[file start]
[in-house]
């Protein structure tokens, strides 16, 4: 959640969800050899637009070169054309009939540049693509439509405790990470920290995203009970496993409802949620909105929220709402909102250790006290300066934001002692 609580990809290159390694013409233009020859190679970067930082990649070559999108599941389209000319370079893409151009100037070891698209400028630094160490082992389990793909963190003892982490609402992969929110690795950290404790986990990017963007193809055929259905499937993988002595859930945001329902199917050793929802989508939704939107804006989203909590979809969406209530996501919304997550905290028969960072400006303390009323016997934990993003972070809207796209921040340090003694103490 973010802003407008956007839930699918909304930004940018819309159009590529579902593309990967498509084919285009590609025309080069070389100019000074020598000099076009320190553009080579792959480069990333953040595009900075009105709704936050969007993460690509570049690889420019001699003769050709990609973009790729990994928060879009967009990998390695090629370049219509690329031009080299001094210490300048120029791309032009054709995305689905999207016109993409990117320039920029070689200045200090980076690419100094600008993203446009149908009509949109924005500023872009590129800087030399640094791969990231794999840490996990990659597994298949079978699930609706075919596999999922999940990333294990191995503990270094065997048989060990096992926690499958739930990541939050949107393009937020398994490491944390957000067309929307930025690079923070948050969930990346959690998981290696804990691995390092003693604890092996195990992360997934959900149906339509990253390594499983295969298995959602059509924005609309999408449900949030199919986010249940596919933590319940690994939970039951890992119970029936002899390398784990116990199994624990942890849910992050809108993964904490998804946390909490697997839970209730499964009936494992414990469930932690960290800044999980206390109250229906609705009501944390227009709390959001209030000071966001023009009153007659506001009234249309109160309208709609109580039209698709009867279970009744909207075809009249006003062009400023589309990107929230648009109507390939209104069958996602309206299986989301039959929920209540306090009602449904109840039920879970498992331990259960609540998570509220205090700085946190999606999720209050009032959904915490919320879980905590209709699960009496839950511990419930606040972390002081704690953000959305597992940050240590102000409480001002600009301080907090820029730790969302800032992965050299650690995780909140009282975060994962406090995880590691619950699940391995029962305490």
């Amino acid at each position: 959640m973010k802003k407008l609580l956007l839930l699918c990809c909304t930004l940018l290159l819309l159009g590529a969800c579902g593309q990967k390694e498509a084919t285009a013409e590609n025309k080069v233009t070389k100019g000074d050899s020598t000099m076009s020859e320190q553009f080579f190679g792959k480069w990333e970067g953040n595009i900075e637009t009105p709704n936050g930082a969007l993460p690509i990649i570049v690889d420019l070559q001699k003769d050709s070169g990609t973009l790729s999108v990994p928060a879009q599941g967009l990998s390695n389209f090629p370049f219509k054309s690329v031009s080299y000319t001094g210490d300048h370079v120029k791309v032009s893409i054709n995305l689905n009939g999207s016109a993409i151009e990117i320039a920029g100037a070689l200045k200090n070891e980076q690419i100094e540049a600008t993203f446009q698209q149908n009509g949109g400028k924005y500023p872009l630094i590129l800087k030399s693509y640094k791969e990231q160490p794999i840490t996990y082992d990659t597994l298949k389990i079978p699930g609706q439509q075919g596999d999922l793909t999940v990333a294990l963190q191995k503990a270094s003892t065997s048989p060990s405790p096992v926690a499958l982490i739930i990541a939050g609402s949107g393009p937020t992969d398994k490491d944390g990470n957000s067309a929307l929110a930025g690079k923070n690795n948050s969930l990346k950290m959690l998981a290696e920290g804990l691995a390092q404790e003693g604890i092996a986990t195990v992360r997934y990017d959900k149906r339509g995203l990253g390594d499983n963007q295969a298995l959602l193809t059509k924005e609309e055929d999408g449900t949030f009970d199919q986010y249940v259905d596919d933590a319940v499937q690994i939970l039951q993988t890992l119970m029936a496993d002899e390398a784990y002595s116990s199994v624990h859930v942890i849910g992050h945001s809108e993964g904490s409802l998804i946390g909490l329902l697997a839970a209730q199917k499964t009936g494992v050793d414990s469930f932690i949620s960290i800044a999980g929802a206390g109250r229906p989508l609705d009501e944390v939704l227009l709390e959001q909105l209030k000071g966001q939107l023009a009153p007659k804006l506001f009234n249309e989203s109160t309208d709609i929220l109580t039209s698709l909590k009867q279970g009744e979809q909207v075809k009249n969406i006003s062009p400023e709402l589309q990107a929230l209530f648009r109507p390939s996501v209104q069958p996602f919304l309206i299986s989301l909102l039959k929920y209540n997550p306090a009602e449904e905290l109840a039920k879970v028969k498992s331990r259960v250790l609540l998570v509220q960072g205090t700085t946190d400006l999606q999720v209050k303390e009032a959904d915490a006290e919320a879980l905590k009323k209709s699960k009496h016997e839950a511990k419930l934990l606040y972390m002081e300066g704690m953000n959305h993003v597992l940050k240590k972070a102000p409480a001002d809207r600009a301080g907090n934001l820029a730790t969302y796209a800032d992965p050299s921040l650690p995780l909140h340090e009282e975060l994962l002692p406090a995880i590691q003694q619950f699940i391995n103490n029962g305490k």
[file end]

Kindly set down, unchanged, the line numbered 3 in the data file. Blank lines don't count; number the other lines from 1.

């Amino acid at each position: 959640m973010k802003k407008l609580l956007l839930l699918c990809c909304t930004l940018l290159l819309l159009g590529a969800c579902g593309q990967k390694e498509a084919t285009a013409e590609n025309k080069v233009t070389k100019g000074d050899s020598t000099m076009s020859e320190q553009f080579f190679g792959k480069w990333e970067g953040n595009i900075e637009t009105p709704n936050g930082a969007l993460p690509i990649i570049v690889d420019l070559q001699k003769d050709s070169g990609t973009l790729s999108v990994p928060a879009q599941g967009l990998s390695n389209f090629p370049f219509k054309s690329v031009s080299y000319t001094g210490d300048h370079v120029k791309v032009s893409i054709n995305l689905n009939g999207s016109a993409i151009e990117i320039a920029g100037a070689l200045k200090n070891e980076q690419i100094e540049a600008t993203f446009q698209q149908n009509g949109g400028k924005y500023p872009l630094i590129l800087k030399s693509y640094k791969e990231q160490p794999i840490t996990y082992d990659t597994l298949k389990i079978p699930g609706q439509q075919g596999d999922l793909t999940v990333a294990l963190q191995k503990a270094s003892t065997s048989p060990s405790p096992v926690a499958l982490i739930i990541a939050g609402s949107g393009p937020t992969d398994k490491d944390g990470n957000s067309a929307l929110a930025g690079k923070n690795n948050s969930l990346k950290m959690l998981a290696e920290g804990l691995a390092q404790e003693g604890i092996a986990t195990v992360r997934y990017d959900k149906r339509g995203l990253g390594d499983n963007q295969a298995l959602l193809t059509k924005e609309e055929d999408g449900t949030f009970d199919q986010y249940v259905d596919d933590a319940v499937q690994i939970l039951q993988t890992l119970m029936a496993d002899e390398a784990y002595s116990s199994v624990h859930v942890i849910g992050h945001s809108e993964g904490s409802l998804i946390g909490l329902l697997a839970a209730q199917k499964t009936g494992v050793d414990s469930f932690i949620s960290i800044a999980g929802a206390g109250r229906p989508l609705d009501e944390v939704l227009l709390e959001q909105l209030k000071g966001q939107l023009a009153p007659k804006l506001f009234n249309e989203s109160t309208d709609i929220l109580t039209s698709l909590k009867q279970g009744e979809q909207v075809k009249n969406i006003s062009p400023e709402l589309q990107a929230l209530f648009r109507p390939s996501v209104q069958p996602f919304l309206i299986s989301l909102l039959k929920y209540n997550p306090a009602e449904e905290l109840a039920k879970v028969k498992s331990r259960v250790l609540l998570v509220q960072g205090t700085t946190d400006l999606q999720v209050k303390e009032a959904d915490a006290e919320a879980l905590k009323k209709s699960k009496h016997e839950a511990k419930l934990l606040y972390m002081e300066g704690m953000n959305h993003v597992l940050k240590k972070a102000p409480a001002d809207r600009a301080g907090n934001l820029a730790t969302y796209a800032d992965p050299s921040l650690p995780l909140h340090e009282e975060l994962l002692p406090a995880i590691q003694q619950f699940i391995n103490n029962g305490k």